day after LedgerX announced the launch of its physically-settled Bitcoin Futures
contracts; the US Commodity Futures Trading Commission (CFTC) has denied
issuing any approvals. In a statement, CFTC said that “LedgerX has not yet been
approved by the commission.”
the derivatives exchange’s press representative, Ryan
Gorman, has distanced himself from the firm citing “concerns about the events
of the last 24 hours.” Already, officials from LedgerX have confirmed that the
launch of the futures contracts has been stopped.
Earlier, LedgerX, a clearinghouse and a Bitcoin derivatives exchange based in the US, announced it was launching Bitcoin Futures contracts. These Futures were to be physically settled just like Bakkt’s.
Chou, LedgerX’s CEO, said:
“Not only are they [futures] delivered physically in the sense that our customers can get Bitcoin after the futures expires, but also they can deposit Bitcoin to trade in the first place. Cash-settled is cash-in and cash-out, we’re Bitcoin-in Bitcoin-out.”
LedgerX Future’s product was open to both individual traders and institutional clients. However, those seeking to trade on the derivatives exchange were required to go through a KYC procedure. All the same, and according to the platform, retail and institutional traders would have had different accounts. For instance, retail traders would use the new Omni platform that has connections with LedgerX while those with millions in assets would use “LedgerX’s other products.”
By being physically-settled, customers who interact with the Futures contract would receive actual Bitcoins when the contracts expire. Although other Bitcoin Futures have found their way into the US market, LedgerX’s futures contracts were the only ones that physically-settles, competing with Bakkt who are seeking approvals from the CFTC.
“If you imagine somebody that deposits Bitcoin, they would not have to use the US banking system at all. That’s why physically-settled is very important. I think it’s one of the most unique use cases for Bitcoin, where you’re using cryptocurrencies as collateral. As a digital commodity, Bitcoin trades 24/7/365 and our customers expect that from us, so if you trade Sunday night, the banking system did not have to open.”
vision to offer physically-settled Bitcoin futures contracts started in 2018.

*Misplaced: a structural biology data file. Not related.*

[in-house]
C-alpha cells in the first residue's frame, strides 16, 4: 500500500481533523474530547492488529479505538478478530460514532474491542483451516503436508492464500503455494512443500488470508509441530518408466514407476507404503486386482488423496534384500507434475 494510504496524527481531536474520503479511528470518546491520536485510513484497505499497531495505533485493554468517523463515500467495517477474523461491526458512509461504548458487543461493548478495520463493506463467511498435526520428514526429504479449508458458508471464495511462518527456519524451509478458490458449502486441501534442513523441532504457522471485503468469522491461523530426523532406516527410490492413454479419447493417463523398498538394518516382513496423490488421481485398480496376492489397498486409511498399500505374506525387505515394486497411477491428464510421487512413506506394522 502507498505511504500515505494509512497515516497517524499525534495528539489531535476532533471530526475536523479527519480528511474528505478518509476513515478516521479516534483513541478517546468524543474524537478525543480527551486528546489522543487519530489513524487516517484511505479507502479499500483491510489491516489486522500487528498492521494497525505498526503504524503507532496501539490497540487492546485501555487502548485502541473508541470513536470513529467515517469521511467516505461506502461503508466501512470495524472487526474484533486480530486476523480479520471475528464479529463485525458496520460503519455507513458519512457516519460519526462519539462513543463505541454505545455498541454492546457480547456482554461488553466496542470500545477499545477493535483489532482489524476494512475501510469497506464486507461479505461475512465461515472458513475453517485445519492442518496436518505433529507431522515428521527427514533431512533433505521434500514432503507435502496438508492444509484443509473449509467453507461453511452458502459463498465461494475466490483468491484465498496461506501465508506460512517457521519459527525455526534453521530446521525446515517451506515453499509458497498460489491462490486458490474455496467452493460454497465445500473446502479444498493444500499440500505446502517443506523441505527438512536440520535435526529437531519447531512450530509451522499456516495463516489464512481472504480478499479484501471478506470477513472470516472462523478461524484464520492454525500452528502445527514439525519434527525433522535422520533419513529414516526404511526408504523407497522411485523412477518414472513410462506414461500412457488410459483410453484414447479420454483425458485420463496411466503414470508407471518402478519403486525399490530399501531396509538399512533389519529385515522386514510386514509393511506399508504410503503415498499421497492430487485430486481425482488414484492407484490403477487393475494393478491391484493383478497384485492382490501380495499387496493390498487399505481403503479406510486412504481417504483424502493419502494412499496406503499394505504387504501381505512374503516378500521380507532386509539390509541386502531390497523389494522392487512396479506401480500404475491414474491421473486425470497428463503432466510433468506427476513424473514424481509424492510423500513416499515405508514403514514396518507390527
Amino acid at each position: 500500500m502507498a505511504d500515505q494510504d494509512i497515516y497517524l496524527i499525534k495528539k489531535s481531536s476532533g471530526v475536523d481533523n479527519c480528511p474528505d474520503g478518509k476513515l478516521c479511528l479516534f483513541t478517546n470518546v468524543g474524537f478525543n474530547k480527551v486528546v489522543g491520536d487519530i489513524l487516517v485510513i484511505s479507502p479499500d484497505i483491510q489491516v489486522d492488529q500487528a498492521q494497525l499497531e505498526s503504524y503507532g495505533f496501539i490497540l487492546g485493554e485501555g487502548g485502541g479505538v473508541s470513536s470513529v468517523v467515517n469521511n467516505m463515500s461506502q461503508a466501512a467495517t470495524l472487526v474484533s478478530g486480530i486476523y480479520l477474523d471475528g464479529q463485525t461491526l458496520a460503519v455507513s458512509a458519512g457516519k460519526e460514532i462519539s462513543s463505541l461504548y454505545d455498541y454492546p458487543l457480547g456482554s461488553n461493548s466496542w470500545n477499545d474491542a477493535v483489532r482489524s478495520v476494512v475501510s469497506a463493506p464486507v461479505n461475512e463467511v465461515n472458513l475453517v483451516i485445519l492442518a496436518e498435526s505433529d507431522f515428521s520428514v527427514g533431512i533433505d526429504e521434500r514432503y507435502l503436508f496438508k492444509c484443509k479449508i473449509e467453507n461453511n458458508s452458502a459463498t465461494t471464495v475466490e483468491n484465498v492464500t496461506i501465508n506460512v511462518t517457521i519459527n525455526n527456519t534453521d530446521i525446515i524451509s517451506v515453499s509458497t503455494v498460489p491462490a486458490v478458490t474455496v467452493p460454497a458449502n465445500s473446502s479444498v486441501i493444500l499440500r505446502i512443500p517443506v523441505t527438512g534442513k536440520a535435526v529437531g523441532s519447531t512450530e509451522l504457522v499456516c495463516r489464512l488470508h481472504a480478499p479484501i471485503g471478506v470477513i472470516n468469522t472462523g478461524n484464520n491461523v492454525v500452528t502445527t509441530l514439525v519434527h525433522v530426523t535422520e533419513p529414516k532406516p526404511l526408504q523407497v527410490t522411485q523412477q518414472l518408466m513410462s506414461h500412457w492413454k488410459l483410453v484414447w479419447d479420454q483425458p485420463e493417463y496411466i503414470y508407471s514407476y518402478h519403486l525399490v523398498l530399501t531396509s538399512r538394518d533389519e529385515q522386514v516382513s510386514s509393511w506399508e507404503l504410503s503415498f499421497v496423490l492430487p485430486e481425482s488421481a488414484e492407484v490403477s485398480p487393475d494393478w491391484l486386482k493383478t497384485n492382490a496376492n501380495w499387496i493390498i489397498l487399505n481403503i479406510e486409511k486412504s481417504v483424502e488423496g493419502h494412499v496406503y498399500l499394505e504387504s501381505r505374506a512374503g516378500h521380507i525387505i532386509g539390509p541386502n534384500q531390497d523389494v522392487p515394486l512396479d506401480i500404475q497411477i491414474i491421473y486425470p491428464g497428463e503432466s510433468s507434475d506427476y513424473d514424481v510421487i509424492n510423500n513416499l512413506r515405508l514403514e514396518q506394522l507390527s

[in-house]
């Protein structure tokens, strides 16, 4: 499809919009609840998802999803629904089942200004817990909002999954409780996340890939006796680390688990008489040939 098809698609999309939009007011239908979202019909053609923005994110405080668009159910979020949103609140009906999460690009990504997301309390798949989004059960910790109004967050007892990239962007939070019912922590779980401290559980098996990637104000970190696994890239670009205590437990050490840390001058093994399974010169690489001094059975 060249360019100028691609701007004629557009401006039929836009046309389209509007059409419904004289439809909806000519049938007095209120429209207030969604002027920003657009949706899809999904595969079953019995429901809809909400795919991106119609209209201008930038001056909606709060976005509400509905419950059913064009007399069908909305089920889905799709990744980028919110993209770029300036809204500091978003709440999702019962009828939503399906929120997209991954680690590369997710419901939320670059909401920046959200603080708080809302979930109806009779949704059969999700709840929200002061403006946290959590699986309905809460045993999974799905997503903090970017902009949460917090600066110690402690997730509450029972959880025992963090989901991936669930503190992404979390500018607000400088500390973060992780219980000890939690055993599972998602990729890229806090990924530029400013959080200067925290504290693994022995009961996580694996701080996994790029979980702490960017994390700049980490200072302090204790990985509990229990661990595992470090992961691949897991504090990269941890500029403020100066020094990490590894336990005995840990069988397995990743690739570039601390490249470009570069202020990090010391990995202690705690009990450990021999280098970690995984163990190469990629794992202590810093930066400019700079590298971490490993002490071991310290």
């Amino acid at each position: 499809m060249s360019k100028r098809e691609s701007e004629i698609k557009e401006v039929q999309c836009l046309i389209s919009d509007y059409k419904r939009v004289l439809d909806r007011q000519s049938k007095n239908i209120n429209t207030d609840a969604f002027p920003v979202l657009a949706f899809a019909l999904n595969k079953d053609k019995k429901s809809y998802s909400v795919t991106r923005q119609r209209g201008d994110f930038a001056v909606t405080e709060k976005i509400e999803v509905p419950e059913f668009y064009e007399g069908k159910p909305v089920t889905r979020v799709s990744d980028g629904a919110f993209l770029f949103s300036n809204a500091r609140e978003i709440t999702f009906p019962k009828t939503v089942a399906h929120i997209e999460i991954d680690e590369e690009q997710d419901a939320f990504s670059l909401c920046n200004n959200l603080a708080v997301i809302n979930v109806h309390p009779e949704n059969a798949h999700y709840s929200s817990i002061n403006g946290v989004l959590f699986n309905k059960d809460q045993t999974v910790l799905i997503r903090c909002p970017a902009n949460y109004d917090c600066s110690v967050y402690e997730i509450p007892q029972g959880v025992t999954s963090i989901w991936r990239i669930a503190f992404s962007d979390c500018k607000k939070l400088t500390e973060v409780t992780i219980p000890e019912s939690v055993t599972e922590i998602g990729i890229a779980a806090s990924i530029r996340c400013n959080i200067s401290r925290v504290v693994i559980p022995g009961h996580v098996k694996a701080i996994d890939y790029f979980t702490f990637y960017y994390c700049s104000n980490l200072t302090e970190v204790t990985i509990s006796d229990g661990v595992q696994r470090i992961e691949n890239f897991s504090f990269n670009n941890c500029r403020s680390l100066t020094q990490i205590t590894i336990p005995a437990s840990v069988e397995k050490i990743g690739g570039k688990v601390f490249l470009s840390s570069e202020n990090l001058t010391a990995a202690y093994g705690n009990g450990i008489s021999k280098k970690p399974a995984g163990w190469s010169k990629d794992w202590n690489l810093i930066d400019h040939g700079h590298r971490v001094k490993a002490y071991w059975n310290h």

In November 2018, the derivatives exchange engaged the CFTC in search of the
required licenses. Luckily, in June 2019, CFTC issued LedgerX with a designated
contract markets (DCM) license.
Bakkt, on the other hand, has been postponing its launch. The Bakkt platform is developed by Intercontinental Exchange (ICE) which also operates the New York Stock Exchange.
the end of 2018, the CEO of Bakkt, Kelly Loeffler, said:
“Given the volume of interest in Bakkt and work required to get all of the pieces in place, we will now be targeting January 24, 2019, for the launch [of Bitcoin futures contracts] to ensure that our participants are ready to trade on Day!”
Unfortunately, it was until July 22, 2019, when ICE reported that they have begun testing the futures contracts platform. “Testing is proceeding as planned with participants from around the world,” read a section of a tweet by Bakkt. As part of the testing phase, Bakkt users will go through anti-money laundering and know-your-customer reviews as defined by the CFTC.
White, Bakkt COO, noted that launching physically-settled Bitcoin futures
contracts will ignite institutional participation because “institutions launch
safely into this market is the right stuff for the future”
According to reports, the delay in launching Bakkt emanated from regulatory concerns. For example, instead of Bakkt requesting the CFTC to approve its futures contracts, Bakkt asked for a self-certify approval. With this approach, Bakkt would certify its own Bitcoin futures contracts with the CFTC’s mandate limited to review.